At a request of mine, cousin Clyde Rabideau of New York State, has some information to share with regards to a recent family activity. . .Be sure to read and follow the site!
Yes I have something. As follows:
On August 6, 2011, My son, Guy, and his family accompanied by me launched 351 bottles into the St Lawrence River off of the Isle de Orleans to mark the 350th anniversary of the arrival on the Isle of our common ancestor, Andre Robidou. The extra bottle was to mark the year that the bottles were launched. Each bottle contained a message and an email to respond to, in French, English and Spanish. The message explained the reason for the bottle and told a short story of the Robidous.
When the finder of the bottle responds to the email (my son, Guy), they are instructed to go to the website to read about others finding the bottles and also to read some other stories. The website is: https://sites.google.com/site/350bottles/
We also buried a time capsule next to the steps of Andre Robidou and Jeanne Denote as shown on the attached photo.
Attached are the photos of the undertaking and also a photo of where a time capsule was buried.
350 Bottle Project
Time Capsule site.
A family tree can wither if nobody tends it's roots
Family Tree Quotes, www.familytreequotes.com
As always, we are looking for new and updated information on the big ole Robidoux Family! If your on our master mailing list, don't forget to update us with a change of address or phone number if you move! Cousin Clyde Rabideau is always on the look out for new info, as am I and so many other cousins doing research! And not to forget, there are numerous spelling variations on the name, so if your not sure if your a Robidoux, send us an email!i
Official opening of the Louis Rubidoux Library in Rubidoux, California, April 2010. . .
We traveled to Riverside last Saturday with family and other Louis Rubidoux descendents to participate in the dedication and ribbon cutting ceremonies of the "LOUIS RUBIDOUX LIBRARY" in the community of Rubidoux.
What a great tribute to our great-great grandfather. The community, the mountain, the school and with the many other tributes to him, I think this has to be one of the best if not the best. I say that because of what a library stands for, available learning resources for all. That packs quite a punch...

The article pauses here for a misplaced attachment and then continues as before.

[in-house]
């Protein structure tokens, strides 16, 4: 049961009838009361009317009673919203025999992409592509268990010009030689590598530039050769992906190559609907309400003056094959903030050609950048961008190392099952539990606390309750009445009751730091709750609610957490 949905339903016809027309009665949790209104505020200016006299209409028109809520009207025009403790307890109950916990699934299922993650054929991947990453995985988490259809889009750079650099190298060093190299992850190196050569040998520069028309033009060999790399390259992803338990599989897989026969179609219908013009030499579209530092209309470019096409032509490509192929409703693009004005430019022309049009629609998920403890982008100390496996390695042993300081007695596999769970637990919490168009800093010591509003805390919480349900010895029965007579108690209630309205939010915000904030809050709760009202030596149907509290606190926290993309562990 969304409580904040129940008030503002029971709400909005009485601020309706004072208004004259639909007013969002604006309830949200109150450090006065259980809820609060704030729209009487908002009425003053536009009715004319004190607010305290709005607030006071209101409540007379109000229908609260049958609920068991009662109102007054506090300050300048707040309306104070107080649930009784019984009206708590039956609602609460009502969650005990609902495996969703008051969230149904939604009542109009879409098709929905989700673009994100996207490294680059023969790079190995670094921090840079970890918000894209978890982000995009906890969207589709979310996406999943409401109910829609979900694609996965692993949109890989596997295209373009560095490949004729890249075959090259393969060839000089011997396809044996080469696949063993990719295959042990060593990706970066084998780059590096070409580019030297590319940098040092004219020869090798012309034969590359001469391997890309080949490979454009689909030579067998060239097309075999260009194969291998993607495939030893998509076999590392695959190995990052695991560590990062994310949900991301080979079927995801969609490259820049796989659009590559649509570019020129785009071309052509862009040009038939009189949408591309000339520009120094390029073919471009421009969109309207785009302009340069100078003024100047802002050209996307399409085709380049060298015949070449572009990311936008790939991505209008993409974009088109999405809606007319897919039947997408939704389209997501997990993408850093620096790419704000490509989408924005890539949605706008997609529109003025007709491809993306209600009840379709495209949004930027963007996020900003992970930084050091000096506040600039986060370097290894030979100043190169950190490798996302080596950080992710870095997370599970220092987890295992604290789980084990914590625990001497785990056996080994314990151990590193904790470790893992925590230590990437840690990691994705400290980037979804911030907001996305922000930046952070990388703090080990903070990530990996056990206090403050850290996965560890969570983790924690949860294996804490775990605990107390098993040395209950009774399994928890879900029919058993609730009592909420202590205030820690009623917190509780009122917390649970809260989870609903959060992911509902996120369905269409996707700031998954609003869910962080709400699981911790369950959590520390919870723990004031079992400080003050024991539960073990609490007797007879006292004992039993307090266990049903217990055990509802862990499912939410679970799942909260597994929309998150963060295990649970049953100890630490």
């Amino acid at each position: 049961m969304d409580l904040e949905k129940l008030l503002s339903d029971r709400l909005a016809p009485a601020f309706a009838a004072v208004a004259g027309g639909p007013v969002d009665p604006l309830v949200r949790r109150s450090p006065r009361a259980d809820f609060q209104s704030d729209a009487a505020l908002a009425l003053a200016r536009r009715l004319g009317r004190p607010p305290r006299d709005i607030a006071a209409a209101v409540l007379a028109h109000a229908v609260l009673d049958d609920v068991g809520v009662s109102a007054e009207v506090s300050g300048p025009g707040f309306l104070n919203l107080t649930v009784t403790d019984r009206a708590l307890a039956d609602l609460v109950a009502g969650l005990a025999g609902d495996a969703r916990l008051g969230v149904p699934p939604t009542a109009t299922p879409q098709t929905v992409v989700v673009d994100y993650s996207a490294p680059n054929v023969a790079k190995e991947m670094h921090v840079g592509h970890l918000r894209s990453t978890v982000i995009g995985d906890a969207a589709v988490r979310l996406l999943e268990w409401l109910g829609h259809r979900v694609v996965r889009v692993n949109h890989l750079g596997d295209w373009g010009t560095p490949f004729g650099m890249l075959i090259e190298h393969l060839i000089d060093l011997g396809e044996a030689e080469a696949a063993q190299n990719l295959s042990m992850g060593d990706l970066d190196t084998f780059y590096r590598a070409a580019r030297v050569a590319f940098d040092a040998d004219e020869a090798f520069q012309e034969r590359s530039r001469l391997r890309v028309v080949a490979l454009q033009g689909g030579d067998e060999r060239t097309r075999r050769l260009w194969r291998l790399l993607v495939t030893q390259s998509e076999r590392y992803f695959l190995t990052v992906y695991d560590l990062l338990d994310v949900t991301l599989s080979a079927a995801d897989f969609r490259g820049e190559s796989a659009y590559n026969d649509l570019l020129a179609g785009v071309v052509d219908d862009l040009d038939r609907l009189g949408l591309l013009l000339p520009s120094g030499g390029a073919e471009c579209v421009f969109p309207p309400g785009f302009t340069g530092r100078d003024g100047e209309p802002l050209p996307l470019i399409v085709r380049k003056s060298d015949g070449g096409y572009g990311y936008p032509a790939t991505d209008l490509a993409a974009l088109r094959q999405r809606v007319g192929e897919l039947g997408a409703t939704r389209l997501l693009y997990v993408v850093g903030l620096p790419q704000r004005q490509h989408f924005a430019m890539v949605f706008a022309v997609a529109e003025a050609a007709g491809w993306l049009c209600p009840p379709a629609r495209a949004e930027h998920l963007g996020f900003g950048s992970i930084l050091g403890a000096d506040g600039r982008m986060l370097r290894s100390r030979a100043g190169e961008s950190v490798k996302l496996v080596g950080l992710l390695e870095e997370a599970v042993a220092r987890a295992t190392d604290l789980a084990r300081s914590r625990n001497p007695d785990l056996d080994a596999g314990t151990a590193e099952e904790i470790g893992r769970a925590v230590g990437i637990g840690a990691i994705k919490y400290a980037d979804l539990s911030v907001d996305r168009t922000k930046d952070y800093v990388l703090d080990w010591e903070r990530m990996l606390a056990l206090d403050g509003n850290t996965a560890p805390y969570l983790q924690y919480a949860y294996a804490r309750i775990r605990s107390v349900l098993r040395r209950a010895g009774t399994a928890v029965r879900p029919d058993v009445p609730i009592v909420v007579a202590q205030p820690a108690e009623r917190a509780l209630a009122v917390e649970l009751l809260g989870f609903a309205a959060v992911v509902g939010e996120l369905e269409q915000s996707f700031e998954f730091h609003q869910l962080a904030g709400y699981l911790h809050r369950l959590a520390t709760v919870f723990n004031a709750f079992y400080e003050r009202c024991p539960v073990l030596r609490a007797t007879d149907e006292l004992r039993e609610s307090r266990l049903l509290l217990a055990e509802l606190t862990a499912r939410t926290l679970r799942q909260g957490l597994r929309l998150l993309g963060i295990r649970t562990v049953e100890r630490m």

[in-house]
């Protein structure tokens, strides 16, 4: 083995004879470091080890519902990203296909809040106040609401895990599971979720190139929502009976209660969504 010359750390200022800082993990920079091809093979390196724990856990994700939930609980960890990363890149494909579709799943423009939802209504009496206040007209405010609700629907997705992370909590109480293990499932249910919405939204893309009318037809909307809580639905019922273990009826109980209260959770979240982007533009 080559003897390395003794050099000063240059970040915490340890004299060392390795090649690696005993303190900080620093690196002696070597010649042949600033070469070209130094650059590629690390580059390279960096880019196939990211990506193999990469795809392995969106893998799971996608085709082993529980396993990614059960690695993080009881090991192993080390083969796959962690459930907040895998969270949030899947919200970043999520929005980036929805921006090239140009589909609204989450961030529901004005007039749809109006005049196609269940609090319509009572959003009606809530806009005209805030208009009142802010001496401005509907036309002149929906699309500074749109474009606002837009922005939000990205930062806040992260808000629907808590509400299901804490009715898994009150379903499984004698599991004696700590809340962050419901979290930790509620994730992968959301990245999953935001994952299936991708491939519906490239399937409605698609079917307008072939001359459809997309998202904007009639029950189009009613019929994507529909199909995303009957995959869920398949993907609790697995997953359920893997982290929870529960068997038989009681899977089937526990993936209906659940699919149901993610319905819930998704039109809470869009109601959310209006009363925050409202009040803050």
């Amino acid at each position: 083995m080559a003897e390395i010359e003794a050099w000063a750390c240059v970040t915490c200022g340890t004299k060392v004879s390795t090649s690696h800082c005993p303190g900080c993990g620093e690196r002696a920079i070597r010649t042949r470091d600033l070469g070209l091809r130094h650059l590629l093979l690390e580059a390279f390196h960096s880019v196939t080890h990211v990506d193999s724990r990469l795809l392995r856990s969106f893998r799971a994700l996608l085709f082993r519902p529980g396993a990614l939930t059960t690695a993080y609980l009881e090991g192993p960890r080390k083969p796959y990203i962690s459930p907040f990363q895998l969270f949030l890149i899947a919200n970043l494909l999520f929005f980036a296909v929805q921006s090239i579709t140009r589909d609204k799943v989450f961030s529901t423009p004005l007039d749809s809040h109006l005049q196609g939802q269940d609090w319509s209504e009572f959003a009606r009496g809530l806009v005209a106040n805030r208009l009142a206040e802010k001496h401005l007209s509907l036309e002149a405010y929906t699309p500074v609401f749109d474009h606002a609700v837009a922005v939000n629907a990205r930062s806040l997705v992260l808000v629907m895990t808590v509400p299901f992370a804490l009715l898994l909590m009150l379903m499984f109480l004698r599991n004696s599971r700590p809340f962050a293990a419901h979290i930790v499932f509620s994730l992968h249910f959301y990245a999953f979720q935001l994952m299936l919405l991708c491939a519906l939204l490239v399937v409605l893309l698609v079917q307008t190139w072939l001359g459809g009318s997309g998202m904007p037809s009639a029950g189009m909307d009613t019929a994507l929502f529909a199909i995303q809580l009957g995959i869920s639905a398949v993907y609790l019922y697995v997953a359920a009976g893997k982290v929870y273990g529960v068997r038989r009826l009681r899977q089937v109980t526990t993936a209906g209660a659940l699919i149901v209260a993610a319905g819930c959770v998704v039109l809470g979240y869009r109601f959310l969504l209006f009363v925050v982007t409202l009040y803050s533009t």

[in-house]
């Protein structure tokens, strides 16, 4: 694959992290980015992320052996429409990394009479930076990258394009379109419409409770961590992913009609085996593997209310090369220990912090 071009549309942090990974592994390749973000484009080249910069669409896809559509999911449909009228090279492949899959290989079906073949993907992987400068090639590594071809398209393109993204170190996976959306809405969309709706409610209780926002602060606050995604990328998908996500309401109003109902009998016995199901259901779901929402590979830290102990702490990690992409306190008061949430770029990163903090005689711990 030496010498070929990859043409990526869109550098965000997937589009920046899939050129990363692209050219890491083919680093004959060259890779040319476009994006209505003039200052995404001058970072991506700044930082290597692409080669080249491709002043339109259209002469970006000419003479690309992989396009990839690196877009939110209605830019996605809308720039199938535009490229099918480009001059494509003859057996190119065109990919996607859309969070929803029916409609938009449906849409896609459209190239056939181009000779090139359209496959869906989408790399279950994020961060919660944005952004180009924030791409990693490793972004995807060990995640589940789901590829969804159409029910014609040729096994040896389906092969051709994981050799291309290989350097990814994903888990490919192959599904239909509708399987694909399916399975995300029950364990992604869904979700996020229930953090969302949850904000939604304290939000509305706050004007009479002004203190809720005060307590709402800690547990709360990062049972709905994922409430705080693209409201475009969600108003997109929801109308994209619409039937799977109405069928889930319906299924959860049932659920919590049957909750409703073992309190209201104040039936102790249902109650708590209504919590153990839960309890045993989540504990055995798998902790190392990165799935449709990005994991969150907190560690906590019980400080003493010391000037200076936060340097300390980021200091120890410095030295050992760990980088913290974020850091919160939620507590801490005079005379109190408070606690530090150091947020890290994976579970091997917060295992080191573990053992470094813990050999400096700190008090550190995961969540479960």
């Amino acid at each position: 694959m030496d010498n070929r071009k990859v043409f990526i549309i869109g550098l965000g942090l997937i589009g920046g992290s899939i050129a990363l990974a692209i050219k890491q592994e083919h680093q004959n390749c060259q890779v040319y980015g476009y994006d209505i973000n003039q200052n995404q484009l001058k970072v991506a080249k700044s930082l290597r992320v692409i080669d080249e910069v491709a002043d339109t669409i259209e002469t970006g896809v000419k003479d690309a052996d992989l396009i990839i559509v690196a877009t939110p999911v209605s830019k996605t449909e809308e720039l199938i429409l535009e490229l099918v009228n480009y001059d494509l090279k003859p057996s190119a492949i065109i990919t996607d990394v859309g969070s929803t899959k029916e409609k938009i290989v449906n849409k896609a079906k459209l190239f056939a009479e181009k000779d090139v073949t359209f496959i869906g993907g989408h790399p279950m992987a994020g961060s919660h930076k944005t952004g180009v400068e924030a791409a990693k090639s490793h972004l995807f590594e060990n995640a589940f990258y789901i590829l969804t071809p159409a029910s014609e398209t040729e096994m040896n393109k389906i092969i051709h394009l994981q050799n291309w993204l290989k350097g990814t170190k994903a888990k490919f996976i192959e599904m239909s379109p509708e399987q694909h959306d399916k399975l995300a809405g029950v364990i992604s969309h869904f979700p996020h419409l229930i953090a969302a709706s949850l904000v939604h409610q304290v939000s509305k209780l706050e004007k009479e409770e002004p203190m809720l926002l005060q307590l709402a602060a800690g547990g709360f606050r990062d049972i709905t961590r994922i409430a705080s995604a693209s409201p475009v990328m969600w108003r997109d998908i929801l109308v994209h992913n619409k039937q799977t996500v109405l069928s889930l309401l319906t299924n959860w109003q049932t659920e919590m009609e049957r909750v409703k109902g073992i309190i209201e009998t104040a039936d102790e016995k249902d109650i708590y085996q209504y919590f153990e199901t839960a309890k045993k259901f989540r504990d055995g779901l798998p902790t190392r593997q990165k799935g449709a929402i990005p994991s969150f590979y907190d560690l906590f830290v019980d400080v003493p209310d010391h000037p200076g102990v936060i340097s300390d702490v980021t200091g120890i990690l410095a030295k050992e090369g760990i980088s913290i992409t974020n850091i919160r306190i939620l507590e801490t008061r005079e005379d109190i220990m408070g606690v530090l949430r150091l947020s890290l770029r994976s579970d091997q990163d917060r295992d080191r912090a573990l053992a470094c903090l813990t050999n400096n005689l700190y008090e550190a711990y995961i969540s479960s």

I was overwhelmed by the design and the many well planned features. It's a beautiful facility, I wish I had taken more photos so you could see exactly to what I'm referring. If you didn't go, you'll have to plan a visit soon.
Be proud to be a Rubidoux......"
Cousin Joe Rubidoux
On Facebook? RANA now has a facebook page. Feel free to log on and chat with cousins from all over the US, Canada and France!
Andre Robidoux, President of L'Assocation des Familles Robidoux, and Bruno Robidoux, at the official unveiling.
On September 6th, 2009, the offical unveiling of the dedication of a plaque in commeration of our ancestor, Andre Robidou dit L'Espagnol, took place in LaPrairie. The event was attended by over fifty people, including cousins from as far away as California and New Jersey and New York. Many thanks to everyone who took the time to attend. Thanks also to cousin Clyde Rabideau, who was the impetuous behind the idea of a dedication plaque.
Those interested in wanting to visit on your own, here are the directions courtesy of Andre Robidoux: 220 Saint-Ignace street in the old La Prairie, south of Montréal city. You can get there by road 132 or hightway 30. From that highway 30, you have to take the only exit that leads to La prairie (road 104 ou St-Jean boulevard). That road will take you straight to Saint-Ignace street. You have to pass in front of the only church (La Nativité) of old La Prairie. Then, turn left on St-Ignace and stop at about 100 feet from the corner. The plaque will be on your left side, fixed on a piece of rock about 6 foot high: you cant miss it!
Everyman is a quotation from all his ancestors. Ralph Waldo Emerson
Filles Du Roi